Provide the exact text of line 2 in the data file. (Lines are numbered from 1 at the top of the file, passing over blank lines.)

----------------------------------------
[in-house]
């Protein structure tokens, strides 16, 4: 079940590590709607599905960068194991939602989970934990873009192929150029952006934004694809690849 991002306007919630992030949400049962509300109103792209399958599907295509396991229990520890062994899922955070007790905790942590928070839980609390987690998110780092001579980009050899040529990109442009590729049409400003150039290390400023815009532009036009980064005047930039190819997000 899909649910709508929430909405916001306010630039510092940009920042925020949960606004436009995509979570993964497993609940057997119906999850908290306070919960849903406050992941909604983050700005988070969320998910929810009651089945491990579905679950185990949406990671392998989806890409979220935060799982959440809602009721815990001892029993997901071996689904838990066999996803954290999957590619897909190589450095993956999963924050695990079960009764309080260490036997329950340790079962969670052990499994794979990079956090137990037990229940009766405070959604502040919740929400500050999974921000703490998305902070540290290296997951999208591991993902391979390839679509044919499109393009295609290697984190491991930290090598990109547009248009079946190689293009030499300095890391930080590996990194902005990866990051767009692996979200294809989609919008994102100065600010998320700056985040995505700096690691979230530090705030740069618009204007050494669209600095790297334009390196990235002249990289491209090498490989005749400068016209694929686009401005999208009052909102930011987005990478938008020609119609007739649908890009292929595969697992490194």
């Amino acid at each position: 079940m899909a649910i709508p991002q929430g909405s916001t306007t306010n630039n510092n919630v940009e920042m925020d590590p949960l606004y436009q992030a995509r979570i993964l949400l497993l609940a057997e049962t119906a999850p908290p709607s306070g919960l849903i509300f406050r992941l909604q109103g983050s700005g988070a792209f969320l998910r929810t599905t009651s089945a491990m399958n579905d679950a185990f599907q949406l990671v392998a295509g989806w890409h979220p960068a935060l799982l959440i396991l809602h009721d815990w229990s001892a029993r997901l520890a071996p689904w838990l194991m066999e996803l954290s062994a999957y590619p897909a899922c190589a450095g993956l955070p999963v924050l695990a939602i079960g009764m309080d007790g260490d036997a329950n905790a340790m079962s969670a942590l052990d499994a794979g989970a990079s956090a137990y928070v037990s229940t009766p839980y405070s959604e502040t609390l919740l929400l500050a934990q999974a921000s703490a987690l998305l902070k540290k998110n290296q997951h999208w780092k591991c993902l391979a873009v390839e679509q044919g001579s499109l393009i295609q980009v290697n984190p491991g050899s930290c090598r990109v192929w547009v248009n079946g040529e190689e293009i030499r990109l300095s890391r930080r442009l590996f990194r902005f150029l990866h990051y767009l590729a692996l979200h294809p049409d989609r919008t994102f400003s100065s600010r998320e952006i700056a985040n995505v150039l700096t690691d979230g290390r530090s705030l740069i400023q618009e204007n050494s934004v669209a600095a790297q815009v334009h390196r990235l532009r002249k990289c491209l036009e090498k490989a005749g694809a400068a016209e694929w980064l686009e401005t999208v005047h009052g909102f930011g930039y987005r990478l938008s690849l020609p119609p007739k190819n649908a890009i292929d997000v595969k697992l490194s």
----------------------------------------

């Protein structure tokens, strides 16, 4: 079940590590709607599905960068194991939602989970934990873009192929150029952006934004694809690849 991002306007919630992030949400049962509300109103792209399958599907295509396991229990520890062994899922955070007790905790942590928070839980609390987690998110780092001579980009050899040529990109442009590729049409400003150039290390400023815009532009036009980064005047930039190819997000 899909649910709508929430909405916001306010630039510092940009920042925020949960606004436009995509979570993964497993609940057997119906999850908290306070919960849903406050992941909604983050700005988070969320998910929810009651089945491990579905679950185990949406990671392998989806890409979220935060799982959440809602009721815990001892029993997901071996689904838990066999996803954290999957590619897909190589450095993956999963924050695990079960009764309080260490036997329950340790079962969670052990499994794979990079956090137990037990229940009766405070959604502040919740929400500050999974921000703490998305902070540290290296997951999208591991993902391979390839679509044919499109393009295609290697984190491991930290090598990109547009248009079946190689293009030499300095890391930080590996990194902005990866990051767009692996979200294809989609919008994102100065600010998320700056985040995505700096690691979230530090705030740069618009204007050494669209600095790297334009390196990235002249990289491209090498490989005749400068016209694929686009401005999208009052909102930011987005990478938008020609119609007739649908890009292929595969697992490194």